His rejection simply means that he doesn’t like my book. It simply means he is not going to be the one who’s going to represent me. It simply means he’s not in the final equation of my success. His rejection actually says nothing about my potential to succeed in the long run. It speaks more to who he is than to who I am.

I don’t have to fill my mind with catastrophic fear thoughts of a lifetime of failure and frustration. I don’t have to get depressed or anxious. I don’t have to get angry, bitter, and resentful. I can stay positive, be grateful that a dead end has revealed itself, and be confident that the opportunity I’m looking for is just around the corner.

In truth, rather than feeling beaten up by the agent’s letter, I can choose to view him as a great friend and ally, who has done me a huge favor by getting out of the way so that I can focus my energies on finding the right person who will share my vision and help me hit a home run out of the ballpark.

It is our fear that makes us assume the worst when something doesn’t happen the way we think it should or hope it will. It is our fear that makes us jump to negative conclusions about our future based on one isolated incident, the true value of which cannot be adequately defined in the moment it’s occurring. It is our fear that generates our catastrophic thoughts that we are not good enough and that nothing will ever fall our way.

Rather than give in to these catastrophic fear thoughts and allow them to terrorize and demoralize us, it behooves us to find another way to look at every seeming setback, to discover the blessings in every disguise, to examine every cloud for its silver lining, and to consider the possibility that, regardless of what is happening, we’re exactly where we are supposed to be, in which case, it behooves us to stay calm and confident, learn from our mistakes, move forward without fear, and smell the roses while we’re at it.

If you felt moved, inspired, touched, helped, annoyed, or anything after reading this, please let us know. Our wonderful bloggers really do appreciate your comments and feedback. It’s super easy and takes a minute. Click on comments below.

Posted by Walter E Jacobson, MD on August 25th, 2011 in Career | No comments Read related posts in , , ,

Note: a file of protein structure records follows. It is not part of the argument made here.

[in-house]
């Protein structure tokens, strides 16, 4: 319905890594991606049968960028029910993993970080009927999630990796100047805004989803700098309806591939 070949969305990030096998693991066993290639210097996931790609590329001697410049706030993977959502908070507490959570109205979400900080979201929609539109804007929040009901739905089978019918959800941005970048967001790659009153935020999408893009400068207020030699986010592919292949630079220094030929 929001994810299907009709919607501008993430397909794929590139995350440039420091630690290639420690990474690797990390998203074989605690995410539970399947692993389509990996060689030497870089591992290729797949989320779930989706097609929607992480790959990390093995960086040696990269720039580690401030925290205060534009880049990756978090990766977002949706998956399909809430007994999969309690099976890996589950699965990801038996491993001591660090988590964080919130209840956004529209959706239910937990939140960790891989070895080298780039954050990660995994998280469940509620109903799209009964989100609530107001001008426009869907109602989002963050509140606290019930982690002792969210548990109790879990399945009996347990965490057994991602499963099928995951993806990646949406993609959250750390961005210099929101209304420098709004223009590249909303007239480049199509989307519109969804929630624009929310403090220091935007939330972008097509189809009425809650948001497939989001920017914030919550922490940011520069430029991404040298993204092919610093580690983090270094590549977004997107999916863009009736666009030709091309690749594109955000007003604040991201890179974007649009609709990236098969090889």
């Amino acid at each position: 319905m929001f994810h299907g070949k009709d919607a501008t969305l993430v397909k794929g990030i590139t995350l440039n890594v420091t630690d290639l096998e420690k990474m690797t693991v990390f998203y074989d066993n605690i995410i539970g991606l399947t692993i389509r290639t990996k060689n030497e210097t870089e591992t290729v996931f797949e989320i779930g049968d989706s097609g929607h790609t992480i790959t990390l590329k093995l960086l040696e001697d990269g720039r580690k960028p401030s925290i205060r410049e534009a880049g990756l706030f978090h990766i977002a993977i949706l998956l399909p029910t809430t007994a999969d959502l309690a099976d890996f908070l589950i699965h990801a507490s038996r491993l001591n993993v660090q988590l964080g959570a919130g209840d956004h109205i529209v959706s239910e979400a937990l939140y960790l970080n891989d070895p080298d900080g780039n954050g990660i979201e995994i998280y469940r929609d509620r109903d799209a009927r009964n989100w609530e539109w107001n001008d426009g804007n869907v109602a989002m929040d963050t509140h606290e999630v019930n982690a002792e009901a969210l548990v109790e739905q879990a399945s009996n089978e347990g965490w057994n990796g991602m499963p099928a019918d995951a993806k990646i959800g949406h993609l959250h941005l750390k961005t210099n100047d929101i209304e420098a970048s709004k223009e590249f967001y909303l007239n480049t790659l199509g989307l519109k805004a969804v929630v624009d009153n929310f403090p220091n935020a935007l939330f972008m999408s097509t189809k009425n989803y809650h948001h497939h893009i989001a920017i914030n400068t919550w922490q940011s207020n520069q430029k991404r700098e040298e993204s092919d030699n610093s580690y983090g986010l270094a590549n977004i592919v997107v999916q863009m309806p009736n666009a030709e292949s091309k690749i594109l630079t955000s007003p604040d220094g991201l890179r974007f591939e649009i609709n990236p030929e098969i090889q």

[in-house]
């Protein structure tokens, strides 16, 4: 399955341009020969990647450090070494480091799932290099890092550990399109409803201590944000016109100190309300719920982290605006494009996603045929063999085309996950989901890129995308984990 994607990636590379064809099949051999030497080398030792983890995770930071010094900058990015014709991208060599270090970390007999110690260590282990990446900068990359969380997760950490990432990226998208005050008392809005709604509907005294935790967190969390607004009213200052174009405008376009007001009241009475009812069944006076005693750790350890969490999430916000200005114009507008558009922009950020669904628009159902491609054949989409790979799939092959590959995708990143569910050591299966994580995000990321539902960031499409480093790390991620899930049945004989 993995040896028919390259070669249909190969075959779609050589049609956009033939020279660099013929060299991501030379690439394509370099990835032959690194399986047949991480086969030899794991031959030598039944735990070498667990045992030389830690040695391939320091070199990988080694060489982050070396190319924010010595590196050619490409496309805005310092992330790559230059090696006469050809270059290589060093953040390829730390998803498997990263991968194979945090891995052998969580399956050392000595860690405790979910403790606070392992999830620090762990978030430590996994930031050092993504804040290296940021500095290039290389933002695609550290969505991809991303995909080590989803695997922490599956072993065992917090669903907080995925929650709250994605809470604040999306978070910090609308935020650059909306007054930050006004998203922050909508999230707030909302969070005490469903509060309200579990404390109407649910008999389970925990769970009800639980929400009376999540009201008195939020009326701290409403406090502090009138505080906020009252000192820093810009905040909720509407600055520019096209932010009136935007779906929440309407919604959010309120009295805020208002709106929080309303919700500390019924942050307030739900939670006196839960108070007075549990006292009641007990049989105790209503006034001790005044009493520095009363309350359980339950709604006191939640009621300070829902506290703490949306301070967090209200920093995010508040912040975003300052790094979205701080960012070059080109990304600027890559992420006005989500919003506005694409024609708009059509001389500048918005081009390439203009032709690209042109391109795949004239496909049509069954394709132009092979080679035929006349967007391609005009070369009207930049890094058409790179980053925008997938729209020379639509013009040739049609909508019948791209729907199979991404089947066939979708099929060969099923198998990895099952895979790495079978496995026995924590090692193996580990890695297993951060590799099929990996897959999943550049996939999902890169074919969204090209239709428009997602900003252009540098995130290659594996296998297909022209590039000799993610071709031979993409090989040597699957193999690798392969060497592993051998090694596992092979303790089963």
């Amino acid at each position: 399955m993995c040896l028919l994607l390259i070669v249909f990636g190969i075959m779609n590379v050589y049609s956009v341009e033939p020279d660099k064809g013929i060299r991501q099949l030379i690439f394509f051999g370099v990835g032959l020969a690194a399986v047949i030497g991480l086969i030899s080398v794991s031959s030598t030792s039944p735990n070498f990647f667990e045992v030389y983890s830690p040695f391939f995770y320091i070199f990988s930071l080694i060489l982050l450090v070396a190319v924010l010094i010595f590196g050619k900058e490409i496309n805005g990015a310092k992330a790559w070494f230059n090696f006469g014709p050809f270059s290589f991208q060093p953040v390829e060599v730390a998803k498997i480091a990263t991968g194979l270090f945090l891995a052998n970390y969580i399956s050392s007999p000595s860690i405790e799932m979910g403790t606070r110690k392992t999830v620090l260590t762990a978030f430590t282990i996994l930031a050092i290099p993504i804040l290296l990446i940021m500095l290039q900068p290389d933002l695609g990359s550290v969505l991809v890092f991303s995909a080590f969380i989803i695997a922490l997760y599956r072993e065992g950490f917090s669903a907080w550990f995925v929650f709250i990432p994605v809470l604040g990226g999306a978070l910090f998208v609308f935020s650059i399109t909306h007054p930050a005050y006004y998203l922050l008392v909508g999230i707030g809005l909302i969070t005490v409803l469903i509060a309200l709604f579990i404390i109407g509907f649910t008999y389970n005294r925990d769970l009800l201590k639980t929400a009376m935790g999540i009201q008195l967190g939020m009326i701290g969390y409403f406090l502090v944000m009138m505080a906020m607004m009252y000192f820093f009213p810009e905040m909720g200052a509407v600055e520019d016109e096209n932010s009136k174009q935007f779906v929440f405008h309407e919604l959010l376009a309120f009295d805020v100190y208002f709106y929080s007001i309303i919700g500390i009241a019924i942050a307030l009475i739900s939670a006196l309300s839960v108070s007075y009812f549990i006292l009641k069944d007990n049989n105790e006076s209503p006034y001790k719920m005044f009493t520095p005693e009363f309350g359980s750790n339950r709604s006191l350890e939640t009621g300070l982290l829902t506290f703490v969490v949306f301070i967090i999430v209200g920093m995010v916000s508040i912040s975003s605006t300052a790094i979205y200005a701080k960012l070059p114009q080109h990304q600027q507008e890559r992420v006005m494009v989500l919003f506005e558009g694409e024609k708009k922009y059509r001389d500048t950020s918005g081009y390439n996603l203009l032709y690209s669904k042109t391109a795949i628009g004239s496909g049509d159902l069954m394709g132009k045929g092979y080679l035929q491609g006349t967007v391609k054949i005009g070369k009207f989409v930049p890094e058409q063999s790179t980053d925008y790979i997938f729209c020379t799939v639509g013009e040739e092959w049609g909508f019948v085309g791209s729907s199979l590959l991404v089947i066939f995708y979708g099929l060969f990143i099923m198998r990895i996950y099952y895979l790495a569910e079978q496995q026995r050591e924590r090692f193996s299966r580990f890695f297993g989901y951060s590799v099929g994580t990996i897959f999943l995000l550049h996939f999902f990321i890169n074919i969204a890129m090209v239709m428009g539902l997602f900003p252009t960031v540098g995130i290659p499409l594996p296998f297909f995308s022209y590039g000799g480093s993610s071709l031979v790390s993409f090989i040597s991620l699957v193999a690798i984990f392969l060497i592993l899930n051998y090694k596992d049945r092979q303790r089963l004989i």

04 mar

A Bad Day for Ego is a Good Day for Soul

MikeRobbinsNewA few weeks ago I listened to a radio interview with Michael Beckwith, author of Spiritual Liberation, and he said, “A bad day for the ego is a good day for the soul.” When I heard this I laughed out loud. The wisdom of his statement resonated with me deeply. I thought about a number of experiences in my life which have been quite “bad” for my ego (i.e. embarrassing, disappointing, and even painful), but in hindsight have been great for my own growth and development.

Over this past week, I’ve had two specific situations, one in the middle of a seminar with one of my clients and another in a personal conversation, where I felt embarrassed – things didn’t turn out at all how I wanted them to and it seemed like I messed up. As I experienced these situations and have been reflecting on them, although I didn’t like how they unfolded, I recognize that the discomfort involved in both instances was about me protecting my ego (in other words – wanting to look good or at least not to look bad).

In retrospect, I’m grateful that both of these things happened exactly as they did. They were and continue to be good opportunities for me to learn, grow, and evolve – both in my work and my life.

Too often our desire to protect our ego – to avoid failure and embarrassment – causes us to sell out on ourselves, not go for what we truly want, or hold back in a variety of detrimental ways. When we remember that even if things don’t turn out the way we think we want them to, not only will we survive, we can grow in the process. As the saying goes, “if it doesn’t kill you, it makes you stronger.”

This is not to say that the only way to grow, evolve, and transform in life is through suffering, disappointment, or pain. However, when we do experience difficulties, failures, and challenges – all of which are normal and natural aspects of life and growth – we have the capacity to turn these “bad” things into incredible opportunities for healing and transformation. While it may not seem that way to us (or our ego) initially, the deeper part of who we are (our soul) knows that everything happens for a reason and there are always important lessons for us to learn in each situation and experience in life.